But when you look back more thoroughly, you find that the vast majority of segregationists and male chauvinists and even slavery defenders were just like the marriage-equality opponents of today: not conscious of hating anyone, but sincerely believing — usually for reasons rooted in their religion — that certain people shouldn’t be treated fairly, and that everyone will be better off if they remain unequal. In other words, most of the bigots of the past were probably nice folks, if you met them under the right circumstances — a lot like Ted Cruz and Sam Alito.

The result of that history project will be this week’s featured post “You Don’t Have to Hate Anybody to be a Bigot”. It should be out around 9 or 10, EDT.

The weekly summary covers yesterday’s referendum in Greece, which launches me into a reflection on how the we’re-turning-into-Greece line the Tea Party was pushing a few years ago had the economics exactly backwards. There are still more Republican presidential candidates, and pundits are finding new reasons to ignore the huge crowds Bernie Sanders is drawing. Confederate flag defenders came out in force, but I don’t think they did their cause much good. I quote a first-person response to Georgia’s open-carry law, and a couple of great Bill Maher riffs. I’m still looking for a closing. So let’s predict that to appear around noon.

The Actual Monday Morning Teaser

Yesterday, readers got a little more insight into the Sift’s inner workings than I wanted to give them. You see, I want anybody who comes to the blog on a Monday morning to at least get a promise that articles are coming; that’s what the Teaser is for. So I like to get it posted as early as I can. I’m usually a morning person, so I roll out of bed, grab a cup of coffee, walk to the computer and post.

Well, yesterday I woke up later than usual, with one of those strange I-just-woke-up beliefs that it was Monday and I was running late. Forget the coffee, I had to get to the computer and get a Teaser up right now. It was posted before I saw enough of the world to realize it was Sunday.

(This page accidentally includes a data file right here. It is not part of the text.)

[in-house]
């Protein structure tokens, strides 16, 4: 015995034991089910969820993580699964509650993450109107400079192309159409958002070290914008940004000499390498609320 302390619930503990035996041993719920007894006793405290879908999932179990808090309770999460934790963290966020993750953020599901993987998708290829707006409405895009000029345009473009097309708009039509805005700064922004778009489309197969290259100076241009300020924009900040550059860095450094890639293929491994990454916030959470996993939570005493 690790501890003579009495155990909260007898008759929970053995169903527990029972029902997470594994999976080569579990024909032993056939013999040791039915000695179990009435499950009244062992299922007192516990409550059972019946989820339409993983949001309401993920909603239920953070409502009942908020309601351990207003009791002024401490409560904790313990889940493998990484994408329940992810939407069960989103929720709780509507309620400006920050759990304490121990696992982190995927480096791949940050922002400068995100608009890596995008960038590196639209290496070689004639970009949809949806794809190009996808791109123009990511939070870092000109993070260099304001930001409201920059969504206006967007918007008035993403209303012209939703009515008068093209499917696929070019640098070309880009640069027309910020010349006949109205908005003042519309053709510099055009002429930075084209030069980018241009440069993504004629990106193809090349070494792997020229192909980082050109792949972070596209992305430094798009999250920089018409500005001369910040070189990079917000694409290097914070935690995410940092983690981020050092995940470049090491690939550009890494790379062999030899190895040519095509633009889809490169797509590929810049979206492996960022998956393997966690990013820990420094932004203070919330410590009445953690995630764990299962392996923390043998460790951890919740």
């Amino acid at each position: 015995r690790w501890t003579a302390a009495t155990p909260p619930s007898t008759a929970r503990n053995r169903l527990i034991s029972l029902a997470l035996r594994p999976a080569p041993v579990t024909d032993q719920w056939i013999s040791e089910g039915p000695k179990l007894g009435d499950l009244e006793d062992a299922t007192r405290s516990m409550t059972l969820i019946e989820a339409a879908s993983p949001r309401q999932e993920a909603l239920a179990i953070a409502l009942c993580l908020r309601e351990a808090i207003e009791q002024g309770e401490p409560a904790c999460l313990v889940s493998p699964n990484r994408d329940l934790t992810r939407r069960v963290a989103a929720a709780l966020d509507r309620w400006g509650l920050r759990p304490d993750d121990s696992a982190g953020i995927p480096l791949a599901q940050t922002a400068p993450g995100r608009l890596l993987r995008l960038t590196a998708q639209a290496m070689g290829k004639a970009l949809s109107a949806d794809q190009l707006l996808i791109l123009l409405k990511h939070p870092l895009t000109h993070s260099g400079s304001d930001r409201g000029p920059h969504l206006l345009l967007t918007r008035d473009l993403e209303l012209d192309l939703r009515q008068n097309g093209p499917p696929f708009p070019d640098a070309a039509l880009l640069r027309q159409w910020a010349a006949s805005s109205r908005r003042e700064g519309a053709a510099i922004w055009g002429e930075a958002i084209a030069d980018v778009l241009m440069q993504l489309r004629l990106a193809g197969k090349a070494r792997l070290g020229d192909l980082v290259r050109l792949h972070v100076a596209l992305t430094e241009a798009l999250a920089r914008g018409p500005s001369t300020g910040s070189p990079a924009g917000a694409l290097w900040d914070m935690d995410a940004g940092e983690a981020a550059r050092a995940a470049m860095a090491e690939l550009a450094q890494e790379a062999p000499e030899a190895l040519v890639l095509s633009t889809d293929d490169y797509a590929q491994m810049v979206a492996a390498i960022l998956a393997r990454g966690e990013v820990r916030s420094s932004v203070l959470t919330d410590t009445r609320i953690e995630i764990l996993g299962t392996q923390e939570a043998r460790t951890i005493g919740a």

I could have taken it down then, but one of my policies is that once commenters notice an error, I can fix it, but I can’t pretend it didn’t happen. (The comments often contain my acknowledgement of mistakes I’ve edited out of the text.) Deleting the post would delete the comments that corrected me. So the wrong-day Teaser stays up.

Anyway, I have it on good authority that it really is Monday today. So here’s what you can expect: Unlike what I would have done yesterday, I’m going to pull my Supreme Court analysis out of the summary and make it a separate article “Two and a Half Cheers for the Supreme Court”. It should go up around 8 or 8:30.

Then I’ll post an article on racial and gender slurs that I’ve been thinking about for a while, but waiting for a news hook: The conservative furor over President Obama saying “nigger” in an interview was the hook I was waiting for, so “Slurs: Who Can Say Them, When, and Why” should go up by 10. It begins with a scene I really love from Clerks 2, and concludes with a scene from Monty Python’s Life of Brian, so I think it does a good job of mixing light and heavy.

Then the weekly summary will cover other people’s reactions to the Court decisions; the amazing crumbling of support not just for the Confederate flag in front of the South Carolina state capitol, but for Confederate symbols all over the country; Obama’s eulogy for the Charleston victims; why you should think twice before forwarding that anti-Hillary tweet; and a few other things before closing with a human/elephant musical jam. Maybe 11 or 11:30 for that.

It really is Monday, isn’t it?

The Monday Morning Teaser

Update: It’s actually Sunday and I’m not running behind at all. Thanks to the commenters for pointing this out before I actually started posting articles.


I’m moving slowly on a rainy morning. The featured post today will be “Slurs: Who Can Say Them, When, and Why”. The conservative freak-out over President Obama saying “Racism, we are not cured of it. And it’s not just a matter of it not being polite to say nigger in public” provides an occasion for me to collect some thoughts that should be obvious, but for some reason aren’t to some people. I’ll try to keep it amusing, with relevant clips from Clerks 2 and Life of Brian.

Since I’m getting a late start, it might be 10 before that appears.

There’s an amazing week to cover in the summary: two major Supreme Court decisions; Confederate symbols started coming down — not just in South Carolina, but all over; the TPP is back from the dead; and President Obama’s eulogy for the shooting victims in Charleston might go down as one of the great American speeches. Expect that around noon.

And I’ll close with something celebratory: a video of two actual, non-animated, boogying elephants.